The Philippines has long been criticized for being the third largest source of plastic waste in the world’s oceans. But environmental groups say companies offering single-use plastic packaging carry a bigger responsibility.
This is why the environmental network Break Free From Plastic has been conducting “brand audits” from its regular cleanups of beaches and other places.
The network released on Wednesday the result of its second audit of “top plastic polluters.” The group said the audit is based on 470,000 pieces of plastic collected from 484 cleanups done in more than 50 countries and 6 continents. From the trash gathered at cleanup events, volunteers identify the brands based on the labels on the plastics and count them.
Beau Baconguis, of the Global Alliance for Incinerator Alternatives, said there were also a lot of unbranded plastics in Asia or those with packaging and brand names that are no longer readable.
“We are telling a story here that is not often mentioned. Every time we talk about plastic solution in a global scale, it pinpoints to the role of countries,” said Von Hernandez, global coordinator of Break Free From Plastic movement.
“[But] These are mostly products produced, marketed, sold by multinational companies.”
Hernandez pointed out that it is the companies’ decision to package their products in single-use plastic. According to the brand audit report, plastics have many negative health effects, from the burning of fossil fuel for its manufacture to the leaching of chemicals into food wrapped in plastic.
Abigail Aguilar, Greenpeace Southeast Asia regional campaign coordinator, also pointed out how replacing plastic packaging with paper and bioplastics will only result in other environmental problems such as deforestation and chemical recycling, which uses dangerous chemicals.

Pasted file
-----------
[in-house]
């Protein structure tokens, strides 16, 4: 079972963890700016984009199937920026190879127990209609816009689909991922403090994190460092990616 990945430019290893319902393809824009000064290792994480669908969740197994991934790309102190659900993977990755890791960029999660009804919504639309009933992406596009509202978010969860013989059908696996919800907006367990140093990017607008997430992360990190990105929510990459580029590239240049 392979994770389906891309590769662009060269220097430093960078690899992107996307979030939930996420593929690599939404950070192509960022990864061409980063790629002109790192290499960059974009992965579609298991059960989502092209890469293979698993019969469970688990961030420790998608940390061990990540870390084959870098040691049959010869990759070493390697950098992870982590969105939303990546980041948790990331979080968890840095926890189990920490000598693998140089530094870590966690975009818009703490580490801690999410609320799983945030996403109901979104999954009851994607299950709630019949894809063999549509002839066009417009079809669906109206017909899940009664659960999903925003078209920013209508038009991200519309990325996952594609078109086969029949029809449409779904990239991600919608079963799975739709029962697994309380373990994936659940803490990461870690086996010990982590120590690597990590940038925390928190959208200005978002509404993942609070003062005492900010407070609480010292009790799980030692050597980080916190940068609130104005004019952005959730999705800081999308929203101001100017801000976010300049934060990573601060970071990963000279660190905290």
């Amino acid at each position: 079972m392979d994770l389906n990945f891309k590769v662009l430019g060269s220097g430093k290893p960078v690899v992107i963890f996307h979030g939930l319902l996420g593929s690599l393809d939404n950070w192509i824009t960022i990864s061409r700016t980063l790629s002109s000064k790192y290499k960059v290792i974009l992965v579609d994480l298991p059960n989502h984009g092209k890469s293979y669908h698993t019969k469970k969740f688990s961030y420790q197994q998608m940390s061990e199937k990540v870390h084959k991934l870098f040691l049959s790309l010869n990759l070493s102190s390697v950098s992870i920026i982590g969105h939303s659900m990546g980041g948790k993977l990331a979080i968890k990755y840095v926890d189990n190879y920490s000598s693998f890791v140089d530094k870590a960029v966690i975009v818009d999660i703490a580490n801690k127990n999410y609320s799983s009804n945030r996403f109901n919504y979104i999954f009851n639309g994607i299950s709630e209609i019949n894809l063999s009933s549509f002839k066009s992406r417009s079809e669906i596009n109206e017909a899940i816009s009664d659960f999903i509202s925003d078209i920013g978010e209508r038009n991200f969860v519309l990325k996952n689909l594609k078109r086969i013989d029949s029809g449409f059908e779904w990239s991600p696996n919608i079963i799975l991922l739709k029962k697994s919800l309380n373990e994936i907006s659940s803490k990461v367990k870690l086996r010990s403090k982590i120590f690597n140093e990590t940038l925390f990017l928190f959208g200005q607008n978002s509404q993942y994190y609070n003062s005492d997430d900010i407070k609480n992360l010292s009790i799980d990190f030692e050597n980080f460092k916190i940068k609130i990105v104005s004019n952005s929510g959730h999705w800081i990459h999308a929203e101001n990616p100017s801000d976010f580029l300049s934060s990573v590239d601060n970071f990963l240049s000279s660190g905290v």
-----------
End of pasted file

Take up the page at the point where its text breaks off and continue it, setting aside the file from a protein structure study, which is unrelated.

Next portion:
“More than 90 percent of all the plastics ever produced have not been recycled,” she explained.
What happens to those plastics? Thrown into dumpsites and left there until those decompose in 1,000 years.
Sonia Mendoza, of the Mother Earth Foundation, said this is the problem of zero-waste communities. In San Fernando, Pampanga, the city government is able to process 80 percent of the waste through composting and recycling, but 20 percent have to be dumped because they cannot be reused or recycled.
“These plastic waste remain the biggest stumbling block for those cities and communities trying to achieve or have goals to be zero waste,” Mendoza said of the plastic packaging, plastic cutlery and feminine sanitary products that end up in dumpsites.
ABS-CBN News reached out to the companies with local offices mentioned in the report but did not receive a response as of posting time.
Previously, Unilever announced its plan to reduce its use of new plastic and to process its used packaging. It also pledged to scale up its refilling stations in malls. Nestlé also committed to making 100 percent of its packaging recyclable or reusable by 2025. Coca-Cola and PepsiCo also announced their own recycling campaigns.
But Aguilar said it is better to promote alternative delivery systems, which includes community-based refilling stations for food ingredients and toiletries.
Hernandez said the Philippines has an immediate need to pass a law that will impose a nationwide ban on single-use plastic.
The group is also hoping for a law on extended producer responsibility, which will hold companies accountable for the life cycle of their products. Ideally, companies will be responsible for managing the disposal and recycling of their products.